I’m going to start off with an obvious truth: everything about the 24 Hours of Le Mans is intense – from the 3PM thundering explosion of sound, to the Porsche Camp’s celebration while the Toyota’s dreams literally burn in front of them, to the end-of-race nerves as a lone, damaged C7.R Corvette fends off two predatory Astons.
However, the race is 24 hours long, so interspersed between these bouts of adrenaline and excitement are long stretches of bizarre normality. To depict this contrast and the sheer scale of the event I’ve portrayed the 2017 race with a lap-based timeline.
For the time junkies out there, each lap of the 8.47-mile semi-public course averages out to 3 minutes and 55 seconds for a total of 367 laps over 24 hours.
Lap 0: Situated over Dunlop Hill at the Esses, we couldn’t see the start, but we definitely heard it.
At 3PM, the racers, previously puttering behind the safety car, transformed into monsters, explosively converting fuel into fire and ejecting it out the back. The collective rumble of 60 charging vehicles grew into a roar as the first of the ill-fated LMP1 cars crested the hill.
Thundering down the backside of the hill and swooping through the Esses, the vehicles drowned out the ocean of screaming spectators, leaving the smell of race fuel and hot rubber hanging in their wake.
Lap 1: Everyone standing at the start suddenly realized the hilarious impracticality of standing for 24 hours straight and sat down. A side note: The first LMP1 dropout suffered terminal damage before the fans even sat down.
Lap 25: Settling in for the long run, I began ranking cars based on exhaust note. The hybrid LMP1 cars were disappointingly quiet and most of the LMP2s ran the same motor, making for a rather homogenous experience.
The real debate was in the GTE Classes. The various engine makes created an orchestra of deep chest thumping basses, vibrating growls, soothing mid-tones, and screaming sopranos. All this was interspersed with various bangs, pops, and cracks as the different anti-lag systems kicked in.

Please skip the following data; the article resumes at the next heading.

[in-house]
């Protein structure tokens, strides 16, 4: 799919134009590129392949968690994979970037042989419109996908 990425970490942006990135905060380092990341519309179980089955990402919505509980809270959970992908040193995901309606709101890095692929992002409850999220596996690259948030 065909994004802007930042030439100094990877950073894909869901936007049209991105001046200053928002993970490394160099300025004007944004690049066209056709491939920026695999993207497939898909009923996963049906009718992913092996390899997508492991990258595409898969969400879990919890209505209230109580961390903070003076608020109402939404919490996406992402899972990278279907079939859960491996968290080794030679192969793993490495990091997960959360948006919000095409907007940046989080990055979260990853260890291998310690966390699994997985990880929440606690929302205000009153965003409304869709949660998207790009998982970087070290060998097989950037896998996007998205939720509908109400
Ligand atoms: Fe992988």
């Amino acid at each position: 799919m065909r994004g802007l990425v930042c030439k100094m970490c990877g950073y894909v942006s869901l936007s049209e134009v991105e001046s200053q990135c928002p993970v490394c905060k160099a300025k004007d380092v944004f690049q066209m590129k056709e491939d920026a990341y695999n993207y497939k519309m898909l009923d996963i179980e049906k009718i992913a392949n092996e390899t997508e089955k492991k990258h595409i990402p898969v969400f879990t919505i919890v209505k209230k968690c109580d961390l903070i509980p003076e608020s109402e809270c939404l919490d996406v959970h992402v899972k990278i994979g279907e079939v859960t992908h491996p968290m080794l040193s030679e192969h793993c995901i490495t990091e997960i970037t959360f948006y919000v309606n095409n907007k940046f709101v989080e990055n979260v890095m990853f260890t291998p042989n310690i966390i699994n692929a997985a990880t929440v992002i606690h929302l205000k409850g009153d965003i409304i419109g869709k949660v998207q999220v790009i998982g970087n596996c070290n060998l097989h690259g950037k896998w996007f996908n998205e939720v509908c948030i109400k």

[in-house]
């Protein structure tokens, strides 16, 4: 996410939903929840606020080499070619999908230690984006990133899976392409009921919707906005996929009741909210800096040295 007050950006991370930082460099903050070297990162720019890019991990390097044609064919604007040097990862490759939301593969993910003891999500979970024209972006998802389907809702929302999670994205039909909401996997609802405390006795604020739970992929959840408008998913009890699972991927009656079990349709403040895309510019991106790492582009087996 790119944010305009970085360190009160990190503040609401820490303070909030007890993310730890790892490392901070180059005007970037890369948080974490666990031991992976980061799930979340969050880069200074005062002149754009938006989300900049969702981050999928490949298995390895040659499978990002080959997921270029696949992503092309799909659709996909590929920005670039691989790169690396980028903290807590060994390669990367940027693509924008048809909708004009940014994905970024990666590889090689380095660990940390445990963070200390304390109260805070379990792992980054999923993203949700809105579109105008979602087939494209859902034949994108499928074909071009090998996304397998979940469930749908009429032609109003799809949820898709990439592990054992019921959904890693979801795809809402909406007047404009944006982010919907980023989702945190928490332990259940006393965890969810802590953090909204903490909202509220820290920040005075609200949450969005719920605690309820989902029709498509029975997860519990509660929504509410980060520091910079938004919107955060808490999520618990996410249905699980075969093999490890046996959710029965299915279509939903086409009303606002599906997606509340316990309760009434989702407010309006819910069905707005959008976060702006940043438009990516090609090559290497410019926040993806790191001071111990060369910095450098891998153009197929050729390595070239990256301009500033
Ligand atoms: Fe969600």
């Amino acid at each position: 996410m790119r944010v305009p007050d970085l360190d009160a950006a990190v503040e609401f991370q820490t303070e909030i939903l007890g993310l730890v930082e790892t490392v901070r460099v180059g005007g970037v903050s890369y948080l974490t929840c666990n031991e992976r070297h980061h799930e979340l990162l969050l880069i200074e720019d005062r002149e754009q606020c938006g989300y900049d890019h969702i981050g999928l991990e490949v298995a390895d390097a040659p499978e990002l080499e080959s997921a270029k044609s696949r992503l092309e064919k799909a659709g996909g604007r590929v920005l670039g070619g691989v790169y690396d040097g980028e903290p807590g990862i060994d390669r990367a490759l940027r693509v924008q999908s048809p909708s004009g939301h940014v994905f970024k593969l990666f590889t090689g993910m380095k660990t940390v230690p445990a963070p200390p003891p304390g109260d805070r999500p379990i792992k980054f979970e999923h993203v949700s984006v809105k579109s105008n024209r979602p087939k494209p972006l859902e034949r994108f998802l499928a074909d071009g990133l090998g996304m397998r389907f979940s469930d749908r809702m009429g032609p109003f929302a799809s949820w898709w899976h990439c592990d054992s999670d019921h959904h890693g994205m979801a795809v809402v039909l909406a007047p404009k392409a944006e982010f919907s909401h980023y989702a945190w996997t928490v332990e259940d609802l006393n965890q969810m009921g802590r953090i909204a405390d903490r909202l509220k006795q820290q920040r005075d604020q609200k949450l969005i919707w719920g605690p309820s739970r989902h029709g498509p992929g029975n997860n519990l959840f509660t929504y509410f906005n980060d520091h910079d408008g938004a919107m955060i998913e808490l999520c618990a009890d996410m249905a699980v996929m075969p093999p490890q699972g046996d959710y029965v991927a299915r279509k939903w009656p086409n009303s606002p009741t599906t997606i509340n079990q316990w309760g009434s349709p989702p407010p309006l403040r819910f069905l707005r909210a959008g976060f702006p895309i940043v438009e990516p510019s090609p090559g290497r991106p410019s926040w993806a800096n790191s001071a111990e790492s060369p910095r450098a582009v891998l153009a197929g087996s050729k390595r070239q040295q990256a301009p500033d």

Aston Martin took victory with a classy baritone that thrummed just enough to remind you of its power, while the Porsche RSR was worst with a thin, high-pitched shriek that made me wonder if their health insurance covers ear specialists.
Lap 40: Two and a half hours into the race, we ventured out of the shaded grandstand to the less traveled sites inside of the Esses. The banked turn provided a perfect view into the cockpits as drivers fought every twitch of the car and rocketed towards Tertre Rouge. The sheer violence visible in their corrections reminded me why “motorsports” includes the word “sports”, and the LMP’s aerodynamic body work and unbelievable speed burned artwork-like blur lines on my retinas.
Lap 44: We had enough of the sweaty 85-degree heat and made our way back to the campsite to enjoy a drink in our air-conditioned rental. The irony of listening to the race in a car while literally in the middle of Circuit de Sarthe was not lost on us.
Unfortunately, we forgot to bring a bottle opener, almost ruining our relaxing break. However, one of our neighbors saved the day, reaching down from his RV into the window of our Mini – gifting us an extra one.
We were both stunned because our only other camper interaction was with a group of drunken Frenchmen dressed in Lederhosen while waving the Union Jack. They barricaded the camp road the night before and danced around passing cars, demanding burnouts as the toll, so the last thing we expected was a sane helpful camper.
On the race front, the #2 Porsche was the second LMP1 victim, pitting for a 65-minute rebuild. Improbably, this car will win the race.
Lap 93: With night approaching, we picked our way towards Porsche Curves. As the sun was setting over the French countryside, an 80-km/h slow zone was enforced, so drivers rocketing out of Indianapolis and Anarge stood on the brakes and wrestled cars down to the speed limit. Their glowing brake rotors complemented any choice of sundowner beverage and the LMP2 anti-lag filled the air with the sickly-sweet scent of partially burnt fuel, perfecting the scene.
The gorgeous sunset and cooler temperatures put everyone in a fantastic mood, and waves of laughter and general contentedness emerged from the din of conversation. We even saw the German dressing, English flag waving Frenchmen again. This time they were less obtrusive – dressed in normal clothes, lounging in inflatable animal chairs, and enjoying the sunset with everyone else.